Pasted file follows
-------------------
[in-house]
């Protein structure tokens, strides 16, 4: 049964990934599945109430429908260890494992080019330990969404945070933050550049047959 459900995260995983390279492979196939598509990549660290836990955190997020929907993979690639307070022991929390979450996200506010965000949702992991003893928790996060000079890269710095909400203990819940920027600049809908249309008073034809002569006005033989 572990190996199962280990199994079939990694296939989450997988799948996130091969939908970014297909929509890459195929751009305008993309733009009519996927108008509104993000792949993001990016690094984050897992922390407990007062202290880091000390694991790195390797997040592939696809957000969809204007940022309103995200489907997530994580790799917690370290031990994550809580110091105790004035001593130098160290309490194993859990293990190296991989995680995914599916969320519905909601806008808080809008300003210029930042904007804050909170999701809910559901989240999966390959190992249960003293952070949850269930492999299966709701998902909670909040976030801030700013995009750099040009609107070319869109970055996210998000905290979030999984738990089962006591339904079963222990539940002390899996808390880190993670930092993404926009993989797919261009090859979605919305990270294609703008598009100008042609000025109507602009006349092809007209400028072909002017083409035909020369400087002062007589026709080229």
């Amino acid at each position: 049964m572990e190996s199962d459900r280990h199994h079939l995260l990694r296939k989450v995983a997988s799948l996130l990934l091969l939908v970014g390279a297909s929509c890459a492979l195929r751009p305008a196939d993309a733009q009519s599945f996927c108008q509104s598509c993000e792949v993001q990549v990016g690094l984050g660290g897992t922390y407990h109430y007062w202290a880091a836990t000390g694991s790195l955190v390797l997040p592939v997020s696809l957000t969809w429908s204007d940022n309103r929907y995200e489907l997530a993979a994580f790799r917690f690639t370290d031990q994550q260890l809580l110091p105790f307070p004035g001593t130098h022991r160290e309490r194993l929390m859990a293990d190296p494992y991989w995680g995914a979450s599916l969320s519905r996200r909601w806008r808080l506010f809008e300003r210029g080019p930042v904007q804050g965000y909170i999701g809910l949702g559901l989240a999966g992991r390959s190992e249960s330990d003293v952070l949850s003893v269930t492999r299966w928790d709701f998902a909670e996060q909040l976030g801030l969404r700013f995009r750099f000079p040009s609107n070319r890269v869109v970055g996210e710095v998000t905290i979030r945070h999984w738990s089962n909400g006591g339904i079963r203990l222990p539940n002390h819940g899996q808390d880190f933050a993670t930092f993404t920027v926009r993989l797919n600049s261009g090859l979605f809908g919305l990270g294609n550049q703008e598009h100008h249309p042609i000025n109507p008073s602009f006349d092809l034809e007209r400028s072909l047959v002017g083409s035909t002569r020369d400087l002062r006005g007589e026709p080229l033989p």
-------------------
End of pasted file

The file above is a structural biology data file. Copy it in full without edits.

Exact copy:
[in-house]
């Protein structure tokens, strides 16, 4: 049964990934599945109430429908260890494992080019330990969404945070933050550049047959 459900995260995983390279492979196939598509990549660290836990955190997020929907993979690639307070022991929390979450996200506010965000949702992991003893928790996060000079890269710095909400203990819940920027600049809908249309008073034809002569006005033989 572990190996199962280990199994079939990694296939989450997988799948996130091969939908970014297909929509890459195929751009305008993309733009009519996927108008509104993000792949993001990016690094984050897992922390407990007062202290880091000390694991790195390797997040592939696809957000969809204007940022309103995200489907997530994580790799917690370290031990994550809580110091105790004035001593130098160290309490194993859990293990190296991989995680995914599916969320519905909601806008808080809008300003210029930042904007804050909170999701809910559901989240999966390959190992249960003293952070949850269930492999299966709701998902909670909040976030801030700013995009750099040009609107070319869109970055996210998000905290979030999984738990089962006591339904079963222990539940002390899996808390880190993670930092993404926009993989797919261009090859979605919305990270294609703008598009100008042609000025109507602009006349092809007209400028072909002017083409035909020369400087002062007589026709080229």
């Amino acid at each position: 049964m572990e190996s199962d459900r280990h199994h079939l995260l990694r296939k989450v995983a997988s799948l996130l990934l091969l939908v970014g390279a297909s929509c890459a492979l195929r751009p305008a196939d993309a733009q009519s599945f996927c108008q509104s598509c993000e792949v993001q990549v990016g690094l984050g660290g897992t922390y407990h109430y007062w202290a880091a836990t000390g694991s790195l955190v390797l997040p592939v997020s696809l957000t969809w429908s204007d940022n309103r929907y995200e489907l997530a993979a994580f790799r917690f690639t370290d031990q994550q260890l809580l110091p105790f307070p004035g001593t130098h022991r160290e309490r194993l929390m859990a293990d190296p494992y991989w995680g995914a979450s599916l969320s519905r996200r909601w806008r808080l506010f809008e300003r210029g080019p930042v904007q804050g965000y909170i999701g809910l949702g559901l989240a999966g992991r390959s190992e249960s330990d003293v952070l949850s003893v269930t492999r299966w928790d709701f998902a909670e996060q909040l976030g801030l969404r700013f995009r750099f000079p040009s609107n070319r890269v869109v970055g996210e710095v998000t905290i979030r945070h999984w738990s089962n909400g006591g339904i079963r203990l222990p539940n002390h819940g899996q808390d880190f933050a993670t930092f993404t920027v926009r993989l797919n600049s261009g090859l979605f809908g919305l990270g294609n550049q703008e598009h100008h249309p042609i000025n109507p008073s602009f006349d092809l034809e007209r400028s072909l047959v002017g083409s035909t002569r020369d400087l002062r006005g007589e026709p080229l033989p």